iPad mini in hand | Image courtesy of Apple
As expected Apple also revealed the new iPad mini, a smaller iPad featuring a 7.9-inch display with the same 1024 x 768 resolution as the original iPad meaning that all apps will work on day one. The iPad mini is 23 percent thinner and 53 percent lighter than the larger iPad and still includes 10 hours of battery life.
The iPad mini has an Apple dual-core A5 SoC, FaceTime HD and iSight cameras, 802.11 a/b/g/n 2.4GHz and 5GHz WiFi and global LTE.
The 7.9-inch display delivers the same iPad experience in a design that has 35 percent more screen real estate than other 7-inch tablets and up to an astonishing 67 percent more usable viewing area when browsing the web in landscape mode.
Apple will continue to sell the iPad 2 alongside the 4th generation iPad and iPad mini.
The iPad mini and all models of the fourth generation iPad will be available to pre-order on Friday, October 26 through the Apple Online Store in the US, Australia, Austria, Belgium, Canada, Czech Republic, Denmark, Finland, France, Germany, Hong Kong, Ireland, Italy, Japan, Korea, Luxembourg, Netherlands, New Zealand, Norway, Poland, Portugal, Singapore, Spain, Sweden, Switzerland and the UK.
WiFi models of the iPad mini and iPad will be available on November 2.
The iPad mini starts at $329 (£269) for the 16GB WiFi model and tops out at $529 (£529) for the 64GB WiFi model. Cellular iPad minis carry a $130 price increase.
Source: World of Apple
By Alex Brooks 13- and 15-inch MacBook Pro with Retina Display | Image courtesy of Apple
During today’s event Apple released a slew of Mac updates including updating the Mac mini, completely refreshing the iMac and releasing a brand new 13-inch MacBook Pro with Retina Display.
Apple’s Phil Schiller kicked off with the brand new 13-inch MacBook Pro with Retina Display which joins the 15-inch as the top end of Apple’s notebook range. The 13-inch model packs over 4 million pixels into the 2560 x 1600 pixel display. The 13-inch MacBook Pro with Retina display features 2.5 GHz Intel Core i5 processors with the option to choose faster 2.9 GHz Intel Core i7 processors, Intel HD Graphics 4000, 8GB of RAM, and up to 768GB SSD. Two Thunderbolt and two USB 3.0 ports allow users to connect to multiple displays and high-performance devices, and a HDMI port.
Moving on from the Mac mini Schiller moved on the iMac which has received a complete refresh including an all new super-thin enclosure. Apple has also decided to remove the optical drive on the iMac. Measuring just 5mm at the edge the iMac is 80% thinner than the previous generation and is still a powerhouse.
21.5- and 27-inch iMac (late 2012) | Image courtesy of Apple
The new iMac features third generation quad-core Intel Core i5 processors that can be upgraded to Core i7. The latest NVIDIA GeForce processors deliver up to 60 percent faster performance for advanced gaming and graphics intensive apps. Every new iMac now comes standard with 8GB of 1600 MHz memory and a 1TB hard drive, and customers can choose to configure their iMac with up to 32GB of memory and a new 3TB hard drive, or 768GB of flash storage for ultimate performance. With two Thunderbolt and four USB 3.0 ports, the new iMac delivers even greater expandability and support for high-performance peripherals.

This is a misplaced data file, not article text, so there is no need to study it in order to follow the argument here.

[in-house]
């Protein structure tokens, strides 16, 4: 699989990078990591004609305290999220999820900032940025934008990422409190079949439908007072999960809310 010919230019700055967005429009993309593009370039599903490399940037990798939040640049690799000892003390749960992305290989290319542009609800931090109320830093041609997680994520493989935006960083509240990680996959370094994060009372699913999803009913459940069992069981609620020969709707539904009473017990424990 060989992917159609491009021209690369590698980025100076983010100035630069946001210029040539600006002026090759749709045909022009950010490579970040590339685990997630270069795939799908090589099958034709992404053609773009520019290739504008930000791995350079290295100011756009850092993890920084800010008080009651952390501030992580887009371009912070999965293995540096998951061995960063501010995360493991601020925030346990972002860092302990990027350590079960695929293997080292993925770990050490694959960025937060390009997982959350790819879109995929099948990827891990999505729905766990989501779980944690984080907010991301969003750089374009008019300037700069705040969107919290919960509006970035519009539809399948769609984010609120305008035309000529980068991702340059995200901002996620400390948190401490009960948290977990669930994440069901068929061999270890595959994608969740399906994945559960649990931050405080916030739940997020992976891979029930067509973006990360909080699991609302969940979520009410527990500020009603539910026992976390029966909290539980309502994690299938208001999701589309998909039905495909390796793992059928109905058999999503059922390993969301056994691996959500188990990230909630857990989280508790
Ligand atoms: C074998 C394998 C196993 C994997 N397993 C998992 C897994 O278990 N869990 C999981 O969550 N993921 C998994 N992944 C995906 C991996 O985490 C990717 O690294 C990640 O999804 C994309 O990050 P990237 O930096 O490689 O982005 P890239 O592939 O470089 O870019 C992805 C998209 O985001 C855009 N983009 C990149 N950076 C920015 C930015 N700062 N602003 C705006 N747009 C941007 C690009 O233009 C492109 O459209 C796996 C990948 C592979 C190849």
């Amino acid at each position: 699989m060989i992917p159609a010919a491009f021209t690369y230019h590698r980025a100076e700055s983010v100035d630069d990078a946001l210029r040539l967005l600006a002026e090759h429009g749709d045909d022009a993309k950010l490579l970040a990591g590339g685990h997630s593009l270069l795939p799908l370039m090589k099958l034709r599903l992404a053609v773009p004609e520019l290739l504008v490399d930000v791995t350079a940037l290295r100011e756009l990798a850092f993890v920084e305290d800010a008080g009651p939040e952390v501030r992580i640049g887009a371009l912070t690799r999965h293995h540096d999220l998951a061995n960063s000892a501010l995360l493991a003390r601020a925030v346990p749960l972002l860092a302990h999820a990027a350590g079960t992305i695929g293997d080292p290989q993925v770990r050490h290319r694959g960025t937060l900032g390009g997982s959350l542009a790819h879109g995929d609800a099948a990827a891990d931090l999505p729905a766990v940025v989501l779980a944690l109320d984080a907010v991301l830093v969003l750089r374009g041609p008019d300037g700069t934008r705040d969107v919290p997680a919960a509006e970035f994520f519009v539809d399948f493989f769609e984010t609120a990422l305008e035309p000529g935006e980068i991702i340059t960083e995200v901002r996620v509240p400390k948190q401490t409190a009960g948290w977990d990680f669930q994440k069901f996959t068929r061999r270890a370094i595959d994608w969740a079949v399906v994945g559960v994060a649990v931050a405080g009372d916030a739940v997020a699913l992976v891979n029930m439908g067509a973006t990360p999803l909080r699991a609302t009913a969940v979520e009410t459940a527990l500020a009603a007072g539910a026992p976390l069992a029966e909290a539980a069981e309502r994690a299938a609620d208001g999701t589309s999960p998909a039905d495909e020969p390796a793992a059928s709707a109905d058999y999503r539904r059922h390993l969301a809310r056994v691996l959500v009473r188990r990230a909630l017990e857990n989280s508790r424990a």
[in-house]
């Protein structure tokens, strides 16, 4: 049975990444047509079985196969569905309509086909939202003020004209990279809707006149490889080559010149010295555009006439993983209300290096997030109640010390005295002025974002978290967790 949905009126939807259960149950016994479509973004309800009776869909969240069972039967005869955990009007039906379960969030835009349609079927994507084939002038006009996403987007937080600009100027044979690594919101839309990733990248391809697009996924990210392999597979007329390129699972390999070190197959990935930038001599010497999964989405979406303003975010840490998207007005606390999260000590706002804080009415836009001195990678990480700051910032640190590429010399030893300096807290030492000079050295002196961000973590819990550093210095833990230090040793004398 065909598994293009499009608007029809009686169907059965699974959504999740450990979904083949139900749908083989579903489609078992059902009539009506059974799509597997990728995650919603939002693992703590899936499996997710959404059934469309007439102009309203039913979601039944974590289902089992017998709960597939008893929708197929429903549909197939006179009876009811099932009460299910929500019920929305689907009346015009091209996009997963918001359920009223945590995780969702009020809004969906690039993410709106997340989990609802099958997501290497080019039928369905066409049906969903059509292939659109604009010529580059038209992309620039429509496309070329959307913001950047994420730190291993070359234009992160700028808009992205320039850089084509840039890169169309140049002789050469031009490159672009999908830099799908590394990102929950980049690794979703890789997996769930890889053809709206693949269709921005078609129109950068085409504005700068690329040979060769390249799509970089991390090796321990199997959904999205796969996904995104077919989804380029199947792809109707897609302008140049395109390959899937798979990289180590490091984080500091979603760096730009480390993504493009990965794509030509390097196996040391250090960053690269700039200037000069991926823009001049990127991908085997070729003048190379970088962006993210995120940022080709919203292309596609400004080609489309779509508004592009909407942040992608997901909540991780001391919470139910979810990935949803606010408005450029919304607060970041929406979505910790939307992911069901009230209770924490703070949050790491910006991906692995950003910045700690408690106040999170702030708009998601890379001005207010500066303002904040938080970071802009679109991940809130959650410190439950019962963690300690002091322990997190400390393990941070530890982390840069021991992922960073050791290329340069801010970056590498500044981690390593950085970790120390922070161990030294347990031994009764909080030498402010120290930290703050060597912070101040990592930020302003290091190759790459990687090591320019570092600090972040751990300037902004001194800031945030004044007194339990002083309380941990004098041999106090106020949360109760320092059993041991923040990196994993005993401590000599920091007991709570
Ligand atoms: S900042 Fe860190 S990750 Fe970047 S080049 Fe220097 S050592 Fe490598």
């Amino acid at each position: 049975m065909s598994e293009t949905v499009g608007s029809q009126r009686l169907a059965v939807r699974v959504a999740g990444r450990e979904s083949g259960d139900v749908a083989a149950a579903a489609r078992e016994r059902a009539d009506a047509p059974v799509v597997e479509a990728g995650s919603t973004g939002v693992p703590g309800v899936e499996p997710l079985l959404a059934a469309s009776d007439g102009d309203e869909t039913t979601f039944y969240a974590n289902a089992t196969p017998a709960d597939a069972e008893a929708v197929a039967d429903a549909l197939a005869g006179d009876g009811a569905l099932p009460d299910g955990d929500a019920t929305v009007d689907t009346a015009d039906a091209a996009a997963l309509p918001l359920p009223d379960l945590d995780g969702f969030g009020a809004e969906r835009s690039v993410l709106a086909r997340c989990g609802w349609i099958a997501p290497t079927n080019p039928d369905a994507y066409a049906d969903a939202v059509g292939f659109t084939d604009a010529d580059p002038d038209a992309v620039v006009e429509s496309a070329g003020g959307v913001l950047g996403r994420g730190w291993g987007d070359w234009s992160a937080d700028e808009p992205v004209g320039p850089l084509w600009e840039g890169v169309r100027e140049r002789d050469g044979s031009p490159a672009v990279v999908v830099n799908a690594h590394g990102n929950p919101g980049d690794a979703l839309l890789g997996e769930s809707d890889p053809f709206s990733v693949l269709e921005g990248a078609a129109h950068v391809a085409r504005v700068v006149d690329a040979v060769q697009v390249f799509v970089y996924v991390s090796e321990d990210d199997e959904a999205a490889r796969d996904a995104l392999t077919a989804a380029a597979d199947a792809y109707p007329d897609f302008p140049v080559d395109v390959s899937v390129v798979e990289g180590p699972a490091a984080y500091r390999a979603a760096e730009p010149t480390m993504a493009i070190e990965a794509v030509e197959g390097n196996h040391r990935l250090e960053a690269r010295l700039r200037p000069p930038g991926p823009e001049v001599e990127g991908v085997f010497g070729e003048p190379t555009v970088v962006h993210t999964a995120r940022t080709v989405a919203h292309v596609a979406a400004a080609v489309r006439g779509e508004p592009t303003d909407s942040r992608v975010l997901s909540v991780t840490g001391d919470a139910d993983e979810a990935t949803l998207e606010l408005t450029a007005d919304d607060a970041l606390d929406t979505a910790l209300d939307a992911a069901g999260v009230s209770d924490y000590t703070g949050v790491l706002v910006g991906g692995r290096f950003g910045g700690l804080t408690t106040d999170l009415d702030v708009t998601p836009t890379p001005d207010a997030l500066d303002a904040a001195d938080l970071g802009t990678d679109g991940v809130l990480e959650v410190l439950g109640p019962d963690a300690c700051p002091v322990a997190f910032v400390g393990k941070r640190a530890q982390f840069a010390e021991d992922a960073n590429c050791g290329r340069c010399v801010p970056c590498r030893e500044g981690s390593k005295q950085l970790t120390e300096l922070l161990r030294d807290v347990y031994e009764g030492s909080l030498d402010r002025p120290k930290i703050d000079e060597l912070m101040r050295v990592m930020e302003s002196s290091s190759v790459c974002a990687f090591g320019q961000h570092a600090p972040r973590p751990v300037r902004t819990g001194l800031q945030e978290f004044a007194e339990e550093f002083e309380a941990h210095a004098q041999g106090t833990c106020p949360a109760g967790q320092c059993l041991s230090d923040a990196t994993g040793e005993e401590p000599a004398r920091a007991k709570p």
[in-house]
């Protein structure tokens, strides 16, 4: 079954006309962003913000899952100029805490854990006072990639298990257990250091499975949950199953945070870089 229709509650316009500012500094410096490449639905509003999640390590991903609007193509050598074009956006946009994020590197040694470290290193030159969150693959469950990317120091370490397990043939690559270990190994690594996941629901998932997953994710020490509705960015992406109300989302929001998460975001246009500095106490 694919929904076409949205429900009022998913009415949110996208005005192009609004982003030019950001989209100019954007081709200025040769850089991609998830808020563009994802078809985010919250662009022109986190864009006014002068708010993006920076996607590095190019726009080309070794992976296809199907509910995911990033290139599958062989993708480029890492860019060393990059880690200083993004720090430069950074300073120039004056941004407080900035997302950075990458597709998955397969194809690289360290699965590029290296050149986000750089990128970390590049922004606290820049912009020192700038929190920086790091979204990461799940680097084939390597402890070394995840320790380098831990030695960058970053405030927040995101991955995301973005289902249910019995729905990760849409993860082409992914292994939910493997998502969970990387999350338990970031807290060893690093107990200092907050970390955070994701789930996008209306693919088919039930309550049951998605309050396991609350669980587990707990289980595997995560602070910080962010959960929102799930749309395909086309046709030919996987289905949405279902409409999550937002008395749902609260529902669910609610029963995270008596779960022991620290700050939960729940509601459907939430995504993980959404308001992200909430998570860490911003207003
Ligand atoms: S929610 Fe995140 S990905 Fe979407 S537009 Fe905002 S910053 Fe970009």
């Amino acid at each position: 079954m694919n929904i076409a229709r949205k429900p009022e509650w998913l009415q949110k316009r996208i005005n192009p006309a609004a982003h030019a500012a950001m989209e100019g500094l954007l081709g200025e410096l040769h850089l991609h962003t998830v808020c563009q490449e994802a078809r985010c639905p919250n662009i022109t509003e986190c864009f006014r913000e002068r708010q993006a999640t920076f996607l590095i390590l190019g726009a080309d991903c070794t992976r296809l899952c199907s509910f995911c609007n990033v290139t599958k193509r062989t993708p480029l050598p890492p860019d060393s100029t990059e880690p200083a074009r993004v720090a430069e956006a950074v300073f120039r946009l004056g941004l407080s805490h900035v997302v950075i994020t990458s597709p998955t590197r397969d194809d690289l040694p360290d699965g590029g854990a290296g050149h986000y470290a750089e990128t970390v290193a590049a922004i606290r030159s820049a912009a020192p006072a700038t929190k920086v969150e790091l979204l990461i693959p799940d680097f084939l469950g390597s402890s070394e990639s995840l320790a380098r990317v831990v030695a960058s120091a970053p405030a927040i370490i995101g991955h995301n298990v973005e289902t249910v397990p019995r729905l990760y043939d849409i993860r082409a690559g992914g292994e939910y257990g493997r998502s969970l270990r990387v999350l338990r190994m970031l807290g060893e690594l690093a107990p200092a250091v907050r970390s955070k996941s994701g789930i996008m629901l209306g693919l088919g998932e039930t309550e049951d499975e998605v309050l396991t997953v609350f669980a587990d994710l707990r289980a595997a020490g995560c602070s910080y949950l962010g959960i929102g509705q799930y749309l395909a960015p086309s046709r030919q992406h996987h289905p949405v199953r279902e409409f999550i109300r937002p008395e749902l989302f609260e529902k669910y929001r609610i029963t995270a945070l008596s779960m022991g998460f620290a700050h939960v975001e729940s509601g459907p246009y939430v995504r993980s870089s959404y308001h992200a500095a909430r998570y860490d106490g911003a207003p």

Apple also announced a new software and hardware based configuration called Fusion Drive which is available on the iMac. Fusion Drive combines 128GB of flash with a standard 1TB or 3TB hard drive to create a single storage volume that intelligently manages files to optimise read and write performance.
Apple also pushed a basic refresh of the Mac mini with an update to Intel’s Ivy Bridge architecture and an optional quad-core processor as well as up to 16GB of RAM.
The brand new 13-inch MacBook Pro with Retina Display starts at $1699 (£1449) for a 2.5 GHz dual-core Intel Core i5 processor, 8GB of memory and a 128GB SSD.
The all new iMac is available for $1299 (£1099) for the 21.5-inch model with a 2.7 GHz quad-core Intel Core i5, 8GB of RAM and NVIDIA GeForce GT 640M. The 27-inch model starts at $1799 (£1499) for a 2.9 GHz quad-core Intel Core i5, 8GB of RAM and NVIDIA GeForce GTX 660M.
Source: World of Apple
By Alex Brooks Apple’s October 23rd event invite sent out to select members of the media
Today is the day that Apple will show off its latest offering, with expectations resting on a smaller, thinner and lighter iPad. Invites went out last week to select members of the media inviting them to the California Theatre in San Jose for a special event, Apple teased members of the media and onlookers with the simple phrase “We’ve got a little more to show you”.
Whilst I’m not a fan of overanalysing Apple’s invites it’s a safe assumption based on the strength of rumours and past knowledge of Apple’s subtle hints on invites that little is referring to the smaller 7.85-inch display iPad—expected to be dubbed “iPad mini”.
However the smaller iPad might not be only smaller product Apple has up its sleeve today, many are also expecting a 13-inch MacBook Pro with Retina Display to join its larger sibling that was released in June this year.